These amphibians are fossorial, meaning they spend most of their time underground. Spotted Salamanders are typically only seen above ground just after heavy rain, so you’ll need to get a little muddy to find one! They go dormant underground during the winter months and don’t come out until the breeding season between March and May.
#14. Eastern Tiger Salamander
- Ambystoma tigrinum
- Adults range from 15-20 cm in length.
- Their coloring is dark gray, brown, or black with brownish-yellow to greenish-yellow markings, ranging from large spots and stripes to small irregular shapes on the head, back, and tail.
- This species has a thick body and neck, short snout, strong legs, and a lengthy tail.
These amphibians are one of the largest salamanders in Canada.
Eastern Tiger Salamanders are secretive and spend much of their time underground in woods, grasslands, or marshes. You’re most likely to see them moving about and foraging on rainy nights.
Their diet is primarily made up of insects, worms, slugs, and frogs. However, if there’s a prey shortage, they become much less picky. They’ve been observed feeding on baby snakes, newborn mice, and small salamanders of other species. They will even cannibalize their own young in times of low food supply!
Although Eastern and Western Tiger Salamanders are closely related, it would be unusual to mix up these two species. First, they rarely share the same range and aren’t often seen together. Secondly, Eastern Tiger Salamanders are much larger and have a black patch on their snout.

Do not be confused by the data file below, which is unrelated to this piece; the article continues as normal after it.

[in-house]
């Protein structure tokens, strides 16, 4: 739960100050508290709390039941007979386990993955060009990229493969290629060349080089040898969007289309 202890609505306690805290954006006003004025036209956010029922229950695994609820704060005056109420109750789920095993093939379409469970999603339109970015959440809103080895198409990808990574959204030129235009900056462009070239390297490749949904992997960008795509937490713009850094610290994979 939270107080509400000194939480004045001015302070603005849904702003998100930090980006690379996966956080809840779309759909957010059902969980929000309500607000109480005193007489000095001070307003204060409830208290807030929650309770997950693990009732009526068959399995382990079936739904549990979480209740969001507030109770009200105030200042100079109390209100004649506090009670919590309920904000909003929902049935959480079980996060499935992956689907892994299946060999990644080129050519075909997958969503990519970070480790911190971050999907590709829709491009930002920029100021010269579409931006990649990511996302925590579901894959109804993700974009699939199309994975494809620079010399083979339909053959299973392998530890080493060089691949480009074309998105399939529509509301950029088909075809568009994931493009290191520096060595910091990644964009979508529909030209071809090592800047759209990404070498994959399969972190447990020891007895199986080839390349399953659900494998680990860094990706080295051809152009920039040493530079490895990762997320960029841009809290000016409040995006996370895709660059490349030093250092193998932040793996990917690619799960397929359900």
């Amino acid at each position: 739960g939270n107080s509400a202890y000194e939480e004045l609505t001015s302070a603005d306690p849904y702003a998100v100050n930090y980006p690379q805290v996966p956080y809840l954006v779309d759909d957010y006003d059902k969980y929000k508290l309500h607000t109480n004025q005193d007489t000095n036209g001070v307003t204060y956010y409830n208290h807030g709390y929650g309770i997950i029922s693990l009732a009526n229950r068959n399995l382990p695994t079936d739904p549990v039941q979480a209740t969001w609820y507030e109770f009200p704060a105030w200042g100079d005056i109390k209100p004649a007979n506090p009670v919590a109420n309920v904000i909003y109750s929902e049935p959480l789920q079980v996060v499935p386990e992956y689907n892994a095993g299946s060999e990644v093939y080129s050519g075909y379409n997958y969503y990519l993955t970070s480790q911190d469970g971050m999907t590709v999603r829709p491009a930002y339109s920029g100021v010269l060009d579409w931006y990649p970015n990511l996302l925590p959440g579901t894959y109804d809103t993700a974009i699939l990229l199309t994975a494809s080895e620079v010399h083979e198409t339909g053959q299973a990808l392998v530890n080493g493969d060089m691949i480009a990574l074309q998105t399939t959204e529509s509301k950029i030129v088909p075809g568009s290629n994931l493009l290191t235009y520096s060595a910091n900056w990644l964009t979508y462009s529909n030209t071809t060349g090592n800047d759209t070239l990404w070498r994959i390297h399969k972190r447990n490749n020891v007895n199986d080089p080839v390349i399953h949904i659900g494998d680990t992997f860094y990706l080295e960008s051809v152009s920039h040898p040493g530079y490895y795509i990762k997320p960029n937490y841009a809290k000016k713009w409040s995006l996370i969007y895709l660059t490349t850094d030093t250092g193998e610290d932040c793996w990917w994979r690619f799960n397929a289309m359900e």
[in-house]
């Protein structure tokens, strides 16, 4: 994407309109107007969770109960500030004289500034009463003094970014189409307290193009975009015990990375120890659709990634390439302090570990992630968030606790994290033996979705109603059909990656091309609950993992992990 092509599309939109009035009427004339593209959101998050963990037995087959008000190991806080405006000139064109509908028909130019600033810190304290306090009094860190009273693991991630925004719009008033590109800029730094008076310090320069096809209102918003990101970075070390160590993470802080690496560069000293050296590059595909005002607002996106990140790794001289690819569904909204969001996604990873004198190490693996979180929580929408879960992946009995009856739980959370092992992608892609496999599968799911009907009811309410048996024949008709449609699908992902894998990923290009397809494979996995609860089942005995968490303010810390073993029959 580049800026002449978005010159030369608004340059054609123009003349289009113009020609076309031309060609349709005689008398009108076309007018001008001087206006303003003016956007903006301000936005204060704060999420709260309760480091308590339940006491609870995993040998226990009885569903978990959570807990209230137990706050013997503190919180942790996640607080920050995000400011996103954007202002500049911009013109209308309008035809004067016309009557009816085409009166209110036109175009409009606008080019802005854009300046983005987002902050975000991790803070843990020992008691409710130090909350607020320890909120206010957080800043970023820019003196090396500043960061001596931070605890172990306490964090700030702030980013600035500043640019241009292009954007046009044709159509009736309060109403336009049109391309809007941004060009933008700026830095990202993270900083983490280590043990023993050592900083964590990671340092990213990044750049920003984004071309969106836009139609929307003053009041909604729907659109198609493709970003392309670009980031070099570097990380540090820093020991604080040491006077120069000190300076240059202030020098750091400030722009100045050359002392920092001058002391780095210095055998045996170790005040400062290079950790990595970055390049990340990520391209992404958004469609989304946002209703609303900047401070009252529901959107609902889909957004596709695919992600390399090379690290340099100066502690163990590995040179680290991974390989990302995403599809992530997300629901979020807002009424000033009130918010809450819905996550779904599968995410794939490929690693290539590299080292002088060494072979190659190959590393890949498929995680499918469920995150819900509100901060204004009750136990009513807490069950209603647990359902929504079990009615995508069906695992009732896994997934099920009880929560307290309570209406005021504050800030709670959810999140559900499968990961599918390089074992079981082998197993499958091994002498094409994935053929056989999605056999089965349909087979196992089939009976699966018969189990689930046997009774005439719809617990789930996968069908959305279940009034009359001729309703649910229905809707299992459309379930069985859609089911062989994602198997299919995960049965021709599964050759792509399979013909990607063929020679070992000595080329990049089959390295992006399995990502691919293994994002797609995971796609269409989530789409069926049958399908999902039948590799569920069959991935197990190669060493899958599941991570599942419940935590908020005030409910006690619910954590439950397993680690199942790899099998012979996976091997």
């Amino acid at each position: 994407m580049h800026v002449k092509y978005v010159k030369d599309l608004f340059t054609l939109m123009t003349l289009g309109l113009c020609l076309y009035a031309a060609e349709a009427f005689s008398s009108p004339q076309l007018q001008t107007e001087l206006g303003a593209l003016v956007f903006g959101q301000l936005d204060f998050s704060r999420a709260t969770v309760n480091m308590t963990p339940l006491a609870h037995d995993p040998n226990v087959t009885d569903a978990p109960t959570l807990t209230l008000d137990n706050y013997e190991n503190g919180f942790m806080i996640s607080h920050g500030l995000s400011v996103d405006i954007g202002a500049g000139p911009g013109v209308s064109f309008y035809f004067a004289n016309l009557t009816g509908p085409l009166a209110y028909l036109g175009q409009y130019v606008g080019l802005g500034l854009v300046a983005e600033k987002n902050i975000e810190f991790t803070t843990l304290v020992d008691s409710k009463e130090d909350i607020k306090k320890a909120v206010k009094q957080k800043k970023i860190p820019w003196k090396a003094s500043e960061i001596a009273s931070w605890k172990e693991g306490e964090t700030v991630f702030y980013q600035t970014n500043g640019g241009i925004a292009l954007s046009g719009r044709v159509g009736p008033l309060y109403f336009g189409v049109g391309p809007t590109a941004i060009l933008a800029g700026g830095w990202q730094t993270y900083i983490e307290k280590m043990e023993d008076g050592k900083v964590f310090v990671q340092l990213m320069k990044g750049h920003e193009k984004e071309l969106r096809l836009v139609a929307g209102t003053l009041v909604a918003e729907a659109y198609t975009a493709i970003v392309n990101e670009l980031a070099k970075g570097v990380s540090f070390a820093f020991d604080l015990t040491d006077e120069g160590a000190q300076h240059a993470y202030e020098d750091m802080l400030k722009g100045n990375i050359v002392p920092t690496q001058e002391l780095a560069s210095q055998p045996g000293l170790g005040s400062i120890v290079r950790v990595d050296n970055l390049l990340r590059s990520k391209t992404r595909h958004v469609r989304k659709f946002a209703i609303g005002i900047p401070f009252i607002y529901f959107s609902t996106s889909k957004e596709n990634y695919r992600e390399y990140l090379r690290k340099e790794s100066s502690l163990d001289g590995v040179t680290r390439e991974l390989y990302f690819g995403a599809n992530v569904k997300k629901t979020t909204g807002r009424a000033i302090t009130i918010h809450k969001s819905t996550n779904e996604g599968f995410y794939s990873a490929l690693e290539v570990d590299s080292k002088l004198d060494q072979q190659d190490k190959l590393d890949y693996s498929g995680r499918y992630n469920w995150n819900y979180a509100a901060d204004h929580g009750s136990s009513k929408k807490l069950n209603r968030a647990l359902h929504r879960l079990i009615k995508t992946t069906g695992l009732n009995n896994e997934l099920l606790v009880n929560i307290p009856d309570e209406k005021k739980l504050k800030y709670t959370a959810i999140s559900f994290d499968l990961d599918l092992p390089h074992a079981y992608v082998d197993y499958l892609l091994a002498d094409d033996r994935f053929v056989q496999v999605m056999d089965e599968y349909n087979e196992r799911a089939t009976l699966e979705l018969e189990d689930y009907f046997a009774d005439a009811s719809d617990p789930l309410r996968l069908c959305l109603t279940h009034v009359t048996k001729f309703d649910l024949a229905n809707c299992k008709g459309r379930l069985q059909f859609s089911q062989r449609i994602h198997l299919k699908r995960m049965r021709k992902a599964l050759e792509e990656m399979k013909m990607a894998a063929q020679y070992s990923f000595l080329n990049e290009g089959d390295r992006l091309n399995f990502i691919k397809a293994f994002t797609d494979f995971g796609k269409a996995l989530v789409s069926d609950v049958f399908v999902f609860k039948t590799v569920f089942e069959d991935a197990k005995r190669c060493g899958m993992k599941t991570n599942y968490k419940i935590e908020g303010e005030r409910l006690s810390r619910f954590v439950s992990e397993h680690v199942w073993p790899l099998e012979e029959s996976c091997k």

#15. Western Tiger Salamander
- Ambystoma mavortium
- Adults range from 7.5-16.5 cm in length.
- Their coloring is greenish-yellow with black markings, ranging from large spots and stripes to small irregular shapes on the head, back, and tail.
- This species has a thick body and neck and a short snout.
Western Tiger Salamanders are secretive and spend much of their time underground. You’re most likely to see these amphibians moving about and foraging on rainy nights. Their favorite hiding spots are burrows, which they can make themselves or borrow from other animals.
Interestingly, Western Tiger Salamanders have four distinct morphs as adults. Scientists classify them by whether they are aquatic or terrestrial and what they eat. For example, a typical Western Tiger Salamander eats insects and frogs, breathes above water, and spends time on land.
However, there is a terrestrial morph that cannibalizes other Western Tiger Salamanders! In addition, there are cannibalistic and non-cannibalistic AQUATIC morphs that have gills and breathe underwater.